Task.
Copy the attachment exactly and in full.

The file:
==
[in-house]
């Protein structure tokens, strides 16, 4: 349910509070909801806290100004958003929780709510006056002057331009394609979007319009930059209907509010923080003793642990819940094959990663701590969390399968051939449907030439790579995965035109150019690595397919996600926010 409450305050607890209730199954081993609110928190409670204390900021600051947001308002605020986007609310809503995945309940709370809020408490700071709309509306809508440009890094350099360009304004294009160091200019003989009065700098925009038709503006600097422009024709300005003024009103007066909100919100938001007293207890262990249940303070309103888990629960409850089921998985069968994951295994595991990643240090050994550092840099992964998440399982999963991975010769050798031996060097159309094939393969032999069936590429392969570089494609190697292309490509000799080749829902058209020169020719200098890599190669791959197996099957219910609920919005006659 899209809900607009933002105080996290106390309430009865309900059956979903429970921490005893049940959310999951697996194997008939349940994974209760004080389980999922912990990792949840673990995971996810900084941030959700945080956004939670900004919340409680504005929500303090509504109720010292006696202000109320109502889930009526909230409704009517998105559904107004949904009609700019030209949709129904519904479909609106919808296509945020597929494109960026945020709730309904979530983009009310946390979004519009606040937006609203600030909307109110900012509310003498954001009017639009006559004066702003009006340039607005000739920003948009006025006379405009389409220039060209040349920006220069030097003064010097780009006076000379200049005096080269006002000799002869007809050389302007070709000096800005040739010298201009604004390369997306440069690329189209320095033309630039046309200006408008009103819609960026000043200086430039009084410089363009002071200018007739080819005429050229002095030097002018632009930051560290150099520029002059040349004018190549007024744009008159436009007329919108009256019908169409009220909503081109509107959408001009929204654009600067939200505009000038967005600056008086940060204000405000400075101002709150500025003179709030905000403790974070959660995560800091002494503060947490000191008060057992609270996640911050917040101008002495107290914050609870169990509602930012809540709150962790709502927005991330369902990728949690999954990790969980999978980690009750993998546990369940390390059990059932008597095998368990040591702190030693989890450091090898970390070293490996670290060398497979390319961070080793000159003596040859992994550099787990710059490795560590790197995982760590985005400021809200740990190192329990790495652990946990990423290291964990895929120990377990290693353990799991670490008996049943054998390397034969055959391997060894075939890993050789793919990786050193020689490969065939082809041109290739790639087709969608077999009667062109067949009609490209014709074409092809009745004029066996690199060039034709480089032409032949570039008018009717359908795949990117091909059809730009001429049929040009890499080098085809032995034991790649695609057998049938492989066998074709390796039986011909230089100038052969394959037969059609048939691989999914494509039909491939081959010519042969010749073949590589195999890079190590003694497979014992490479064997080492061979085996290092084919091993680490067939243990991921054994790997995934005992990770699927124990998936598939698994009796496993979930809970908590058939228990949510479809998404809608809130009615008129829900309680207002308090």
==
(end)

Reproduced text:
[in-house]
């Protein structure tokens, strides 16, 4: 349910509070909801806290100004958003929780709510006056002057331009394609979007319009930059209907509010923080003793642990819940094959990663701590969390399968051939449907030439790579995965035109150019690595397919996600926010 409450305050607890209730199954081993609110928190409670204390900021600051947001308002605020986007609310809503995945309940709370809020408490700071709309509306809508440009890094350099360009304004294009160091200019003989009065700098925009038709503006600097422009024709300005003024009103007066909100919100938001007293207890262990249940303070309103888990629960409850089921998985069968994951295994595991990643240090050994550092840099992964998440399982999963991975010769050798031996060097159309094939393969032999069936590429392969570089494609190697292309490509000799080749829902058209020169020719200098890599190669791959197996099957219910609920919005006659 899209809900607009933002105080996290106390309430009865309900059956979903429970921490005893049940959310999951697996194997008939349940994974209760004080389980999922912990990792949840673990995971996810900084941030959700945080956004939670900004919340409680504005929500303090509504109720010292006696202000109320109502889930009526909230409704009517998105559904107004949904009609700019030209949709129904519904479909609106919808296509945020597929494109960026945020709730309904979530983009009310946390979004519009606040937006609203600030909307109110900012509310003498954001009017639009006559004066702003009006340039607005000739920003948009006025006379405009389409220039060209040349920006220069030097003064010097780009006076000379200049005096080269006002000799002869007809050389302007070709000096800005040739010298201009604004390369997306440069690329189209320095033309630039046309200006408008009103819609960026000043200086430039009084410089363009002071200018007739080819005429050229002095030097002018632009930051560290150099520029002059040349004018190549007024744009008159436009007329919108009256019908169409009220909503081109509107959408001009929204654009600067939200505009000038967005600056008086940060204000405000400075101002709150500025003179709030905000403790974070959660995560800091002494503060947490000191008060057992609270996640911050917040101008002495107290914050609870169990509602930012809540709150962790709502927005991330369902990728949690999954990790969980999978980690009750993998546990369940390390059990059932008597095998368990040591702190030693989890450091090898970390070293490996670290060398497979390319961070080793000159003596040859992994550099787990710059490795560590790197995982760590985005400021809200740990190192329990790495652990946990990423290291964990895929120990377990290693353990799991670490008996049943054998390397034969055959391997060894075939890993050789793919990786050193020689490969065939082809041109290739790639087709969608077999009667062109067949009609490209014709074409092809009745004029066996690199060039034709480089032409032949570039008018009717359908795949990117091909059809730009001429049929040009890499080098085809032995034991790649695609057998049938492989066998074709390796039986011909230089100038052969394959037969059609048939691989999914494509039909491939081959010519042969010749073949590589195999890079190590003694497979014992490479064997080492061979085996290092084919091993680490067939243990991921054994790997995934005992990770699927124990998936598939698994009796496993979930809970908590058939228990949510479809998404809608809130009615008129829900309680207002308090």